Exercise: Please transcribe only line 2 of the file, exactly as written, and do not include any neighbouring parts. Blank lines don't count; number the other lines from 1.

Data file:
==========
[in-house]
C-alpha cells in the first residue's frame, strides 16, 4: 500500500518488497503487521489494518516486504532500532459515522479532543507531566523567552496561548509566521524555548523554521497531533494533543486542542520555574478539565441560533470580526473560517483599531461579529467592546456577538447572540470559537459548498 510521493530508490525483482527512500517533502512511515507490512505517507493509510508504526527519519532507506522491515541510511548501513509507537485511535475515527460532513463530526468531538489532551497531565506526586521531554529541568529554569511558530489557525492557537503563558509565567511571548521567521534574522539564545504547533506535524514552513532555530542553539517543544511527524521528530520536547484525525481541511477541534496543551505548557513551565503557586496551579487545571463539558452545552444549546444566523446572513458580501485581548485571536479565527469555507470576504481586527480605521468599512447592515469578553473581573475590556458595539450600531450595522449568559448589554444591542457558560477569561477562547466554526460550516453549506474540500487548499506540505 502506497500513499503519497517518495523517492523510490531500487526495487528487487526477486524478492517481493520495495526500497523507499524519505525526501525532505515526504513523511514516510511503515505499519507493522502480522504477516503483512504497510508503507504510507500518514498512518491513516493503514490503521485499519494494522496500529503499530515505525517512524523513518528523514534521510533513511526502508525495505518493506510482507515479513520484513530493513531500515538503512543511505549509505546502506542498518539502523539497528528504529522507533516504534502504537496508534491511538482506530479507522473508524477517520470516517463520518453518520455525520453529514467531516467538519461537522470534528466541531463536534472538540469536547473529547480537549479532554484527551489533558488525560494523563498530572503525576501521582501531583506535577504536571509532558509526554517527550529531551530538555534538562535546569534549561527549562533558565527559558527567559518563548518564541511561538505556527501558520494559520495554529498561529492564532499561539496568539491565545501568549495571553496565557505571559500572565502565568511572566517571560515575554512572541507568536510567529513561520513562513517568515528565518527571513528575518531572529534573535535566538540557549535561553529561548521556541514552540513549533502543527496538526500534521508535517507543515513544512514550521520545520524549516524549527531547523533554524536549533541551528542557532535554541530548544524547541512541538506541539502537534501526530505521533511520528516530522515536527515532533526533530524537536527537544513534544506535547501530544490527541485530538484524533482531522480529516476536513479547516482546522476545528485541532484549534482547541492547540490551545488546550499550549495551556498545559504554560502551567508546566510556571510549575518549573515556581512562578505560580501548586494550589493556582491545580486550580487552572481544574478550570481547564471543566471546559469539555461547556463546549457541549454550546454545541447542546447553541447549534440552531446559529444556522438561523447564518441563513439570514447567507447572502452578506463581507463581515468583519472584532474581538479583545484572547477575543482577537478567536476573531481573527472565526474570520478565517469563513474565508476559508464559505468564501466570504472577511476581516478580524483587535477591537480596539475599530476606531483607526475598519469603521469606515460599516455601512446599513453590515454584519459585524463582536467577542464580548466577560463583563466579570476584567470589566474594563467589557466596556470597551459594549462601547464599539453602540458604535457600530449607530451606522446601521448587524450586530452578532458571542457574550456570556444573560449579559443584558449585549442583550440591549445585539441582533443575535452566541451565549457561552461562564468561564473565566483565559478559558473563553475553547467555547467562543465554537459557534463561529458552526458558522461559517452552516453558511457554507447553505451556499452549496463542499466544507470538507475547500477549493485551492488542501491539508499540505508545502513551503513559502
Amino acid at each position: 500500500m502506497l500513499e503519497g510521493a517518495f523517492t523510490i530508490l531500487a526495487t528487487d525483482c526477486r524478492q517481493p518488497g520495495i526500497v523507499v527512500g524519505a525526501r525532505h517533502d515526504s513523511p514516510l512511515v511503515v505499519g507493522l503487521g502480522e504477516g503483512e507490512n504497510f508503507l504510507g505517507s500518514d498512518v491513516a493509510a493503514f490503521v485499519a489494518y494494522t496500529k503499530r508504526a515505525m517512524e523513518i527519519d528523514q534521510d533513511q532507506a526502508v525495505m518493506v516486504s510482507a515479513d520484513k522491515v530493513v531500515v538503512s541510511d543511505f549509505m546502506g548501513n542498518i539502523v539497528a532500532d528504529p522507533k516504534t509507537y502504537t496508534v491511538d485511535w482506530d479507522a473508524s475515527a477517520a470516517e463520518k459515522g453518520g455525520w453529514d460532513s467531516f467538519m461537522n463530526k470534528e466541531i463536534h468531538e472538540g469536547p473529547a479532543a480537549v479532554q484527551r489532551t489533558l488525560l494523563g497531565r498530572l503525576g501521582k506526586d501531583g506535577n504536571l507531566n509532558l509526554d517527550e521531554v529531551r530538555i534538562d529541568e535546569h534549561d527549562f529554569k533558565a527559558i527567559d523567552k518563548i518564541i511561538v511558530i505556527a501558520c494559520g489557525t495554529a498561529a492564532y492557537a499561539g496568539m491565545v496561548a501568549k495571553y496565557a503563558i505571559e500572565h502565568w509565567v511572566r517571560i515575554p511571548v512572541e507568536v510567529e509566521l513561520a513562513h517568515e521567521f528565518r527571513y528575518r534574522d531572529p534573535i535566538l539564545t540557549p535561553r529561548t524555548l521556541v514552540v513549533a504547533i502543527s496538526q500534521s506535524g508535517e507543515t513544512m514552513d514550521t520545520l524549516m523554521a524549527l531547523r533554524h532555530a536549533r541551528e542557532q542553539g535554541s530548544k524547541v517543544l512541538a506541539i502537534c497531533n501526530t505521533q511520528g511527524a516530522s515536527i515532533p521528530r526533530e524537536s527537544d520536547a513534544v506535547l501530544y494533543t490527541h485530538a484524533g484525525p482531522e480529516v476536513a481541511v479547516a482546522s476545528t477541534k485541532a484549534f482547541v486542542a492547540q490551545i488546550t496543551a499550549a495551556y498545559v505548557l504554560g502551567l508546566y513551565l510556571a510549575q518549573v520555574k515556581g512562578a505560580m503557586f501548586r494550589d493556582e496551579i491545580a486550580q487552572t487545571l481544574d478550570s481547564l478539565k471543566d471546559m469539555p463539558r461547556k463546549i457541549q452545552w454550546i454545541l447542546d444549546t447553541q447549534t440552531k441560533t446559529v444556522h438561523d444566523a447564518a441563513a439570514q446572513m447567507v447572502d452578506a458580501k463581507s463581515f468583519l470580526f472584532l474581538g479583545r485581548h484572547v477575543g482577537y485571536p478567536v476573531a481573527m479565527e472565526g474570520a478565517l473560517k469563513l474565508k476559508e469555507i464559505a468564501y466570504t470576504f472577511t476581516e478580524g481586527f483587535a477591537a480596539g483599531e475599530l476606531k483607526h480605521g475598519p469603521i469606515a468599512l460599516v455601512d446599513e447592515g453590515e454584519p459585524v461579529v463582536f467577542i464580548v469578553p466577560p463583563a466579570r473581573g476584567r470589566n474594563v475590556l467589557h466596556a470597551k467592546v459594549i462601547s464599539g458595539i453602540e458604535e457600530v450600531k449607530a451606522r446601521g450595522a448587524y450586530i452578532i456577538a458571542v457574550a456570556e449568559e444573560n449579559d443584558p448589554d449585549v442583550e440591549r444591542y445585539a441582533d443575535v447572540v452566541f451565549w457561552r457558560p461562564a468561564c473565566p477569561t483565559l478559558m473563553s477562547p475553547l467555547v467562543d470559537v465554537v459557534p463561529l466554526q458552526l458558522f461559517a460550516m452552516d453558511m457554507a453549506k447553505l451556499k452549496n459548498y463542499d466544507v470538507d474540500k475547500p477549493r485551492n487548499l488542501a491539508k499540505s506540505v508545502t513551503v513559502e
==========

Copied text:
C-alpha cells in the first residue's frame, strides 16, 4: 500500500518488497503487521489494518516486504532500532459515522479532543507531566523567552496561548509566521524555548523554521497531533494533543486542542520555574478539565441560533470580526473560517483599531461579529467592546456577538447572540470559537459548498 510521493530508490525483482527512500517533502512511515507490512505517507493509510508504526527519519532507506522491515541510511548501513509507537485511535475515527460532513463530526468531538489532551497531565506526586521531554529541568529554569511558530489557525492557537503563558509565567511571548521567521534574522539564545504547533506535524514552513532555530542553539517543544511527524521528530520536547484525525481541511477541534496543551505548557513551565503557586496551579487545571463539558452545552444549546444566523446572513458580501485581548485571536479565527469555507470576504481586527480605521468599512447592515469578553473581573475590556458595539450600531450595522449568559448589554444591542457558560477569561477562547466554526460550516453549506474540500487548499506540505 502506497500513499503519497517518495523517492523510490531500487526495487528487487526477486524478492517481493520495495526500497523507499524519505525526501525532505515526504513523511514516510511503515505499519507493522502480522504477516503483512504497510508503507504510507500518514498512518491513516493503514490503521485499519494494522496500529503499530515505525517512524523513518528523514534521510533513511526502508525495505518493506510482507515479513520484513530493513531500515538503512543511505549509505546502506542498518539502523539497528528504529522507533516504534502504537496508534491511538482506530479507522473508524477517520470516517463520518453518520455525520453529514467531516467538519461537522470534528466541531463536534472538540469536547473529547480537549479532554484527551489533558488525560494523563498530572503525576501521582501531583506535577504536571509532558509526554517527550529531551530538555534538562535546569534549561527549562533558565527559558527567559518563548518564541511561538505556527501558520494559520495554529498561529492564532499561539496568539491565545501568549495571553496565557505571559500572565502565568511572566517571560515575554512572541507568536510567529513561520513562513517568515528565518527571513528575518531572529534573535535566538540557549535561553529561548521556541514552540513549533502543527496538526500534521508535517507543515513544512514550521520545520524549516524549527531547523533554524536549533541551528542557532535554541530548544524547541512541538506541539502537534501526530505521533511520528516530522515536527515532533526533530524537536527537544513534544506535547501530544490527541485530538484524533482531522480529516476536513479547516482546522476545528485541532484549534482547541492547540490551545488546550499550549495551556498545559504554560502551567508546566510556571510549575518549573515556581512562578505560580501548586494550589493556582491545580486550580487552572481544574478550570481547564471543566471546559469539555461547556463546549457541549454550546454545541447542546447553541447549534440552531446559529444556522438561523447564518441563513439570514447567507447572502452578506463581507463581515468583519472584532474581538479583545484572547477575543482577537478567536476573531481573527472565526474570520478565517469563513474565508476559508464559505468564501466570504472577511476581516478580524483587535477591537480596539475599530476606531483607526475598519469603521469606515460599516455601512446599513453590515454584519459585524463582536467577542464580548466577560463583563466579570476584567470589566474594563467589557466596556470597551459594549462601547464599539453602540458604535457600530449607530451606522446601521448587524450586530452578532458571542457574550456570556444573560449579559443584558449585549442583550440591549445585539441582533443575535452566541451565549457561552461562564468561564473565566483565559478559558473563553475553547467555547467562543465554537459557534463561529458552526458558522461559517452552516453558511457554507447553505451556499452549496463542499466544507470538507475547500477549493485551492488542501491539508499540505508545502513551503513559502